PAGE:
It would be interesting to ascertain how many members normally, on average, turn up to the branch meetings of the ‘Tom Watson’ branch in question – ie how many active members there are in that branch. Is it really possible that there are ONLY fourteen, and they just all happen to be TW supporters?!

        NB And even with the very low turnout in six of the seven Hull North branches you cite as an example (of low participation), five of them had people voting both ways, and in the other two which only had people voting one way, the branches in question voted for a different outcome to each-other, and with only TWO people voting in one case/branch, and only THREE voting in the other case/branch. My point being of course that what are the chances of fourteen people turning up to vote and ALL of them just happen to vote the same way (And against a trigger ballot).

      2. Allan Howard 11/09/2019 at 11:33 pm

        I think the voting pattern just reflects the diversity in the constituency which includes high rise flats, several large council estates, new build estates through to relatively prosperous areas like The Avenues which consists of tree lined avenues of high status Victorian buildings. The constituency also includes the university along with a substantial student population in several of its wards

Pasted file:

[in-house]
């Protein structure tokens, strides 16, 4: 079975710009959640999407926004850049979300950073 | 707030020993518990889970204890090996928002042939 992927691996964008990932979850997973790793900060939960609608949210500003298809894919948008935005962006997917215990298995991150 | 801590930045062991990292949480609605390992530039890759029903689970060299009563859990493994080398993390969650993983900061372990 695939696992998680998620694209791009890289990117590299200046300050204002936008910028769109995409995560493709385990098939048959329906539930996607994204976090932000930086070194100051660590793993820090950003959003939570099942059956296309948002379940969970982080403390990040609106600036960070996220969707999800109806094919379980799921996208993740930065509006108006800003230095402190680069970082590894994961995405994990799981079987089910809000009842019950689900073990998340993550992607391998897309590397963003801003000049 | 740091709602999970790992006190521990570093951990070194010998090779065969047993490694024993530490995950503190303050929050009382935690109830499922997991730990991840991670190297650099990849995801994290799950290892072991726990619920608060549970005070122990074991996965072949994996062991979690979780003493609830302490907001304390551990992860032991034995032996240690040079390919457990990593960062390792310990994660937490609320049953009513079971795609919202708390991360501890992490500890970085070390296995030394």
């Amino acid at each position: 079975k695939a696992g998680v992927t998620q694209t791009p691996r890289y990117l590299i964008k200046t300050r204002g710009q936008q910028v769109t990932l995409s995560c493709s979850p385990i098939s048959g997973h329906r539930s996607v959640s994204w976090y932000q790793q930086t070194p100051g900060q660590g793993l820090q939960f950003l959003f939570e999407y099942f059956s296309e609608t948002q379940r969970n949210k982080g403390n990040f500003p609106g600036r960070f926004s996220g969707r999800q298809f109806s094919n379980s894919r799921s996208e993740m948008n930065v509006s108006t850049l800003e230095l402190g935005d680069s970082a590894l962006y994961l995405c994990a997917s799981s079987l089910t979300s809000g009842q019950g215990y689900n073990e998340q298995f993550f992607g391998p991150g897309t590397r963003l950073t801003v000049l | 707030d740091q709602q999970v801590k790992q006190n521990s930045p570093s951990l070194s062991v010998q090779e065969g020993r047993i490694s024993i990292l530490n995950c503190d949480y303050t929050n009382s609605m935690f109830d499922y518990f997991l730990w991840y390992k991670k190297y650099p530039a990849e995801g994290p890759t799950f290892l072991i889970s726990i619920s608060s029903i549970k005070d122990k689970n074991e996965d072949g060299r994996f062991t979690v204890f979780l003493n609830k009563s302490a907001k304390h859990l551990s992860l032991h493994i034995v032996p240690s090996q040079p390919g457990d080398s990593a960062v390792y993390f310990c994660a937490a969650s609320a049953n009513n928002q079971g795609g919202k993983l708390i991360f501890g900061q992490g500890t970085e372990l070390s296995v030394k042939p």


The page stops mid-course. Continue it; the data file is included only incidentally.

3. “But if it was corruption David, as you suggest, then surely ‘spines’ don’t enter into it, and the two points you make are contradictory?”
        Not really Allan but anger made me use uncharitable language, for which I’d apologise to any of those absent members reading my comment.
        Where there’s corruption in high places it does take what I called “spine” to challenge it or even vote against it publicly.
        It takes determination and courage to face down a dominant, probably scornful right wing cadre at meetings rather than take the easy way out and just stay away.
        I shouldn’t have accused members of lacking spine.
        Decent people understandably get worn down by entrenched corruption and the corrupt understand that only too well.

  6. Apparently to gain entry you’d had to show that you’d had ‘I X Willy Wonker ‘ tattooed on your arse!
    Rule 4, Local Rulebook.
    You’ve got to laugh or….

  7. Christ FOURTEEN just fourteen eff me there has to be an investigation into this , there is no way that the hundreds of CLP members , just couldn’t be arsed to get up and vote ,,, this STINKS of corruption

    1. 14 members at such an important meeting? I’m thick but not that thick. Let’s see what happens at the other votes. Really, 14 members. That’s taking the proverbial. It must be nice to have 100% at any vote. Remarkable really. Best wishes to all, minus 14.